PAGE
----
Asthma is a form of obstructive lung disease characterized by increased residual volume and decreased forced vital capacity. Obstructive lung diseases commonly have a decreased FEV1/FVC ratio as opposed to restrictive lung diseases.
Asthma is characterized by bronchial hyperresponsiveness in which the airways become inflamed, produce excess mucus, and constrict to triggers such as cold air, dust, pollen, exercise or smoke.
A history of atopic disease is a strong risk factor for the development of asthma with asthma occurring at a much greater rate in those who have either eczema or hay fever.
β2 agonists, like albuterol, cause bronchodilation and are one of the main treatment modalities of asthma.
Corticosteroids are one of the main treatment modalities for moderate to severe asthma. Side effects of inhaled corticosteroids can include sore throat, oral candidiasis and hoarseness.
Curschmann’s spirals refer to parts of desquamated epithelium that form mucus plugs in the sputum of asthmatic patients.
Chronic asthma can lead to smooth muscle hypertrophy of the airways which contributes to further bronchoconstriction.
A key component to the diagnosis of asthma is demonstrating the reversibility of symptoms. If the FEV1 measured via spirometry improves more than 12% following administration of a bronchodilator, this is supportive of the diagnosis.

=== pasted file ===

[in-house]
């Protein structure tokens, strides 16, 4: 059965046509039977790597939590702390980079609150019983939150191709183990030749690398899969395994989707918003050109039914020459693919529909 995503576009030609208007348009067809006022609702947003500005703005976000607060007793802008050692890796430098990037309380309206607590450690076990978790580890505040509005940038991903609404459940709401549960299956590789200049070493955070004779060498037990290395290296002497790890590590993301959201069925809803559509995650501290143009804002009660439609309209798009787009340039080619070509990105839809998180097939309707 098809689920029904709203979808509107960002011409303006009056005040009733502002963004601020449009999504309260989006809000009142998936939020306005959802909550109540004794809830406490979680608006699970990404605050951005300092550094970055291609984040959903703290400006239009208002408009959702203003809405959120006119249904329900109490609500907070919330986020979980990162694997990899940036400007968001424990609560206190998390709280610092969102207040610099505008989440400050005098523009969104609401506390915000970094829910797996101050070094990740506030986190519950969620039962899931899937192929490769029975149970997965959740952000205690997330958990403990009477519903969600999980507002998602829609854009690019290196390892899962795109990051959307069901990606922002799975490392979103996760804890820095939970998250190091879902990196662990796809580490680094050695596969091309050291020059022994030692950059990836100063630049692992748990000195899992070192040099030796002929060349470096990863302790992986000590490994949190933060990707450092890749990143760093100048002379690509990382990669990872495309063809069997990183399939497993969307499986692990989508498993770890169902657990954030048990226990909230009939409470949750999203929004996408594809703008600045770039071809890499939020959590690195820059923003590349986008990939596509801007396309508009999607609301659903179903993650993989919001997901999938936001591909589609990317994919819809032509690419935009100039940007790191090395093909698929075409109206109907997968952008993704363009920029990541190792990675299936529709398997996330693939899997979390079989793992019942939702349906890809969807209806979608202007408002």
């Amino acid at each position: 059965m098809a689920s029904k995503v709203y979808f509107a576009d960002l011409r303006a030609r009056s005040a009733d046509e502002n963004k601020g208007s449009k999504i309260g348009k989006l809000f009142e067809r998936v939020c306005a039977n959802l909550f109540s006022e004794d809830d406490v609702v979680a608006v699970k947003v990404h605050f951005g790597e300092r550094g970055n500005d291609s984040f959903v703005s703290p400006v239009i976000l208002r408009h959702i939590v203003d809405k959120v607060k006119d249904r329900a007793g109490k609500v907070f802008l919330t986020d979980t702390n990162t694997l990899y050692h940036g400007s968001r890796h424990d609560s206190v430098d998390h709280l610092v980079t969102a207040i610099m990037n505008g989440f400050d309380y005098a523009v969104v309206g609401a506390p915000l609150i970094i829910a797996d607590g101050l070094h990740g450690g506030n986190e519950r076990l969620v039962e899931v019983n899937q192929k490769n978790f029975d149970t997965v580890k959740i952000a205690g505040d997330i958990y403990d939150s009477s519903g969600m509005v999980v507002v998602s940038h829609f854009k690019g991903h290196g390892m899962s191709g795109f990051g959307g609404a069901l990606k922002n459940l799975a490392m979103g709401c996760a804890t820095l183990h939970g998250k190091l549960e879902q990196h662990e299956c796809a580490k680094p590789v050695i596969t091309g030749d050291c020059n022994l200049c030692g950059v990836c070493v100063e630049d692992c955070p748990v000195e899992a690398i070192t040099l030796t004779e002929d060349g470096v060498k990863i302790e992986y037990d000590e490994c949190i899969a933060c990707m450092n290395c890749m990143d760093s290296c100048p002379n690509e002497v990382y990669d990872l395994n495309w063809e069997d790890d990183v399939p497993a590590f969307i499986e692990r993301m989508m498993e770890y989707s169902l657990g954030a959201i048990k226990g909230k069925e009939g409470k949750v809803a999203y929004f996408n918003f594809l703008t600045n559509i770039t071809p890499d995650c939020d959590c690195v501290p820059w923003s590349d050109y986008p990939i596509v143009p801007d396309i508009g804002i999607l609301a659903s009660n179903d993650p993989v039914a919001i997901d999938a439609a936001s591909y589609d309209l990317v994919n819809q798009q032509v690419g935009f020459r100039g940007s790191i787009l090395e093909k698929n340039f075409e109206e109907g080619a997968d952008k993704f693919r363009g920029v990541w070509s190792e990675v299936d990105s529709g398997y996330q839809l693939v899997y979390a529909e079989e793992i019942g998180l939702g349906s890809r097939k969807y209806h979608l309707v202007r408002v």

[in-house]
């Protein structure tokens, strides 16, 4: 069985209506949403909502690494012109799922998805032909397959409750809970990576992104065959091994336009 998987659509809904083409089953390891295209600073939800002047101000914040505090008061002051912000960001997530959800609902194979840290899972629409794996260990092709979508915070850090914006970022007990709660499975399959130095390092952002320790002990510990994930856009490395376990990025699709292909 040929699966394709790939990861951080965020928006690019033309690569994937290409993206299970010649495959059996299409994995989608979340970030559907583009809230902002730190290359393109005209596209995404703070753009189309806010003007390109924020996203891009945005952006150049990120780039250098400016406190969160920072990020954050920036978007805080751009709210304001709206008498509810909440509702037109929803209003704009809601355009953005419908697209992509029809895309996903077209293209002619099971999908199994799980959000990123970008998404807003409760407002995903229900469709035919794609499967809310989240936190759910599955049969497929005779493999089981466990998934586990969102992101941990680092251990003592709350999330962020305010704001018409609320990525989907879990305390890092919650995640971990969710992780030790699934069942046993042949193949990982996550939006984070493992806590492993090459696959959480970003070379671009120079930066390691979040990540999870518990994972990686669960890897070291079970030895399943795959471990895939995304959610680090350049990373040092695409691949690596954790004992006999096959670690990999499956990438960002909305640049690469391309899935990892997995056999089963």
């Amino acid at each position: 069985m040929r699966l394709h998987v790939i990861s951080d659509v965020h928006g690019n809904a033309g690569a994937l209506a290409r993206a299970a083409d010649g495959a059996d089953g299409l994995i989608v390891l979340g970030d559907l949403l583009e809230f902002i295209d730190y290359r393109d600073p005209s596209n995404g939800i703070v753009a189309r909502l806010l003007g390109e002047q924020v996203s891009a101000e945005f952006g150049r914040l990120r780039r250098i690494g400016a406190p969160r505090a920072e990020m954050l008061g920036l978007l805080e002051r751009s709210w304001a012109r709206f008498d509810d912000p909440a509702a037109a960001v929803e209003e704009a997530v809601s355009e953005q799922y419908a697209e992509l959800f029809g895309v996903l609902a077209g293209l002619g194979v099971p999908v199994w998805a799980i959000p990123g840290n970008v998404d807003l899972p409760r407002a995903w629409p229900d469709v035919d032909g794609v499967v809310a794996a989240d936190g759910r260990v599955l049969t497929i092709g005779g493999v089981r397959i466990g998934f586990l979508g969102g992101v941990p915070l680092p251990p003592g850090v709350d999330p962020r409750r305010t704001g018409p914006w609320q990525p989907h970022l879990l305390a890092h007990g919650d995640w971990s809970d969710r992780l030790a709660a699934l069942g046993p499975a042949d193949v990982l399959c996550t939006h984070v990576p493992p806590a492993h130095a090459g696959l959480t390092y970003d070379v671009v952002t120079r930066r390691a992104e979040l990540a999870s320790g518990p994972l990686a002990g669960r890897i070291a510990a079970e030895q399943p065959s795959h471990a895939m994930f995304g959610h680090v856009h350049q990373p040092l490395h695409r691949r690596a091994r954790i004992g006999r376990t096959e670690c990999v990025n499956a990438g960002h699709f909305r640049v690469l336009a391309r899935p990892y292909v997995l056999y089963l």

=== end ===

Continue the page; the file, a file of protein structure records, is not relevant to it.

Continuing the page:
Charcot Leyden crystals are microscopic crystals found in people who have allergic diseases such as asthma or parasitic infection and are indicative of a disease involving eosinophilic inflammation or proliferation.
This is a medical test used to assist in the diagnosis of asthma in which the patient breathes in nebulized metacholine. Methacholine provokes bronchoconstriction and people with pre-existing airway hyperreactivity, such as asthmatics, will react to lower doses of drug.
Narrowing of the airways can cause wheezing, which is one of the classic symptoms of asthma.
Coughing is one of the major symptoms of asthma and is usually worse at night.
Individuals with a bout of asthma commonly have decreased PaCO2 levels due to hyperventilation. Increased PaCO2 levels are a sign of respiratory muscle fatigue, decompensation and worsening respiratory distress.
Pulsus paradoxus is defined as a drop of more than 10 mm Hg in systolic blood pressure during inspiration. Severe asthma can cause pulsus paradoxus.
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